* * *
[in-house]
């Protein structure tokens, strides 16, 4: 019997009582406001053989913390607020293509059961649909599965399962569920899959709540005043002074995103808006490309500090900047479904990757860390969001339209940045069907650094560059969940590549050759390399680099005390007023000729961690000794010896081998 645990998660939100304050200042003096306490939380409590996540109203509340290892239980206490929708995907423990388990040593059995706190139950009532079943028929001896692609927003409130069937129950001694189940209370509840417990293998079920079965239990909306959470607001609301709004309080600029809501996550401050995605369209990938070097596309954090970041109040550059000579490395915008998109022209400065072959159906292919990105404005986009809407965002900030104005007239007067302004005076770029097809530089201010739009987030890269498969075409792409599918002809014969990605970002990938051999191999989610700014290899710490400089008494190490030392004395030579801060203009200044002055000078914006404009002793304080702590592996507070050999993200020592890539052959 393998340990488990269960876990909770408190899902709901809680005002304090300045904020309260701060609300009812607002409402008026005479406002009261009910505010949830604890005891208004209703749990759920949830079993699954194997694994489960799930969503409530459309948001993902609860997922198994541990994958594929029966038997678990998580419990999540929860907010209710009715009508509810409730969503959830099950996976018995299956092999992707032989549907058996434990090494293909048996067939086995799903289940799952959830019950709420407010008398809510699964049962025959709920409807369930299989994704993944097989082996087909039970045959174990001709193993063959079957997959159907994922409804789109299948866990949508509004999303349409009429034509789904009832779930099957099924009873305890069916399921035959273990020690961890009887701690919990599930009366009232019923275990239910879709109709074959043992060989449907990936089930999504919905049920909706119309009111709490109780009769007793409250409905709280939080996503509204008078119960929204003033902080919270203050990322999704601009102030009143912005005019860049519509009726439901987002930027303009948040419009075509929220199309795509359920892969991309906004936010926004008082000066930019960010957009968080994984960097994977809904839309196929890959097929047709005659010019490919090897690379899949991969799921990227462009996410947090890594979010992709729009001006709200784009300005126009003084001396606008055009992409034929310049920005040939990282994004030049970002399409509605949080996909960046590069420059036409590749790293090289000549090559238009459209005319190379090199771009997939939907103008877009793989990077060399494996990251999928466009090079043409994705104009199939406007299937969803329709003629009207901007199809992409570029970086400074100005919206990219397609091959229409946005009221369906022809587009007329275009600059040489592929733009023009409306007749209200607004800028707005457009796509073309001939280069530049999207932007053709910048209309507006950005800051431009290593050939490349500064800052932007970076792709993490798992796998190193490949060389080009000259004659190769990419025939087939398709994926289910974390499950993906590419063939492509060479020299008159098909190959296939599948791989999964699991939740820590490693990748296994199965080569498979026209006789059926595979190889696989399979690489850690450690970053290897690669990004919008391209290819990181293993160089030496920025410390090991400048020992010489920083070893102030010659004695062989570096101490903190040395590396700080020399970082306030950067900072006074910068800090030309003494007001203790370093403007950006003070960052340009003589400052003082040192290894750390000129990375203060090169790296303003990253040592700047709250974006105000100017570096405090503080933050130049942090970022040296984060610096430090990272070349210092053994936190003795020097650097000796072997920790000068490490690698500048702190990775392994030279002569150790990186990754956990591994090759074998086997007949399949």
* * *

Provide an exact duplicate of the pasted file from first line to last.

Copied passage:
[in-house]
């Protein structure tokens, strides 16, 4: 019997009582406001053989913390607020293509059961649909599965399962569920899959709540005043002074995103808006490309500090900047479904990757860390969001339209940045069907650094560059969940590549050759390399680099005390007023000729961690000794010896081998 645990998660939100304050200042003096306490939380409590996540109203509340290892239980206490929708995907423990388990040593059995706190139950009532079943028929001896692609927003409130069937129950001694189940209370509840417990293998079920079965239990909306959470607001609301709004309080600029809501996550401050995605369209990938070097596309954090970041109040550059000579490395915008998109022209400065072959159906292919990105404005986009809407965002900030104005007239007067302004005076770029097809530089201010739009987030890269498969075409792409599918002809014969990605970002990938051999191999989610700014290899710490400089008494190490030392004395030579801060203009200044002055000078914006404009002793304080702590592996507070050999993200020592890539052959 393998340990488990269960876990909770408190899902709901809680005002304090300045904020309260701060609300009812607002409402008026005479406002009261009910505010949830604890005891208004209703749990759920949830079993699954194997694994489960799930969503409530459309948001993902609860997922198994541990994958594929029966038997678990998580419990999540929860907010209710009715009508509810409730969503959830099950996976018995299956092999992707032989549907058996434990090494293909048996067939086995799903289940799952959830019950709420407010008398809510699964049962025959709920409807369930299989994704993944097989082996087909039970045959174990001709193993063959079957997959159907994922409804789109299948866990949508509004999303349409009429034509789904009832779930099957099924009873305890069916399921035959273990020690961890009887701690919990599930009366009232019923275990239910879709109709074959043992060989449907990936089930999504919905049920909706119309009111709490109780009769007793409250409905709280939080996503509204008078119960929204003033902080919270203050990322999704601009102030009143912005005019860049519509009726439901987002930027303009948040419009075509929220199309795509359920892969991309906004936010926004008082000066930019960010957009968080994984960097994977809904839309196929890959097929047709005659010019490919090897690379899949991969799921990227462009996410947090890594979010992709729009001006709200784009300005126009003084001396606008055009992409034929310049920005040939990282994004030049970002399409509605949080996909960046590069420059036409590749790293090289000549090559238009459209005319190379090199771009997939939907103008877009793989990077060399494996990251999928466009090079043409994705104009199939406007299937969803329709003629009207901007199809992409570029970086400074100005919206990219397609091959229409946005009221369906022809587009007329275009600059040489592929733009023009409306007749209200607004800028707005457009796509073309001939280069530049999207932007053709910048209309507006950005800051431009290593050939490349500064800052932007970076792709993490798992796998190193490949060389080009000259004659190769990419025939087939398709994926289910974390499950993906590419063939492509060479020299008159098909190959296939599948791989999964699991939740820590490693990748296994199965080569498979026209006789059926595979190889696989399979690489850690450690970053290897690669990004919008391209290819990181293993160089030496920025410390090991400048020992010489920083070893102030010659004695062989570096101490903190040395590396700080020399970082306030950067900072006074910068800090030309003494007001203790370093403007950006003070960052340009003589400052003082040192290894750390000129990375203060090169790296303003990253040592700047709250974006105000100017570096405090503080933050130049942090970022040296984060610096430090990272070349210092053994936190003795020097650097000796072997920790000068490490690698500048702190990775392994030279002569150790990186990754956990591994090759074998086997007949399949």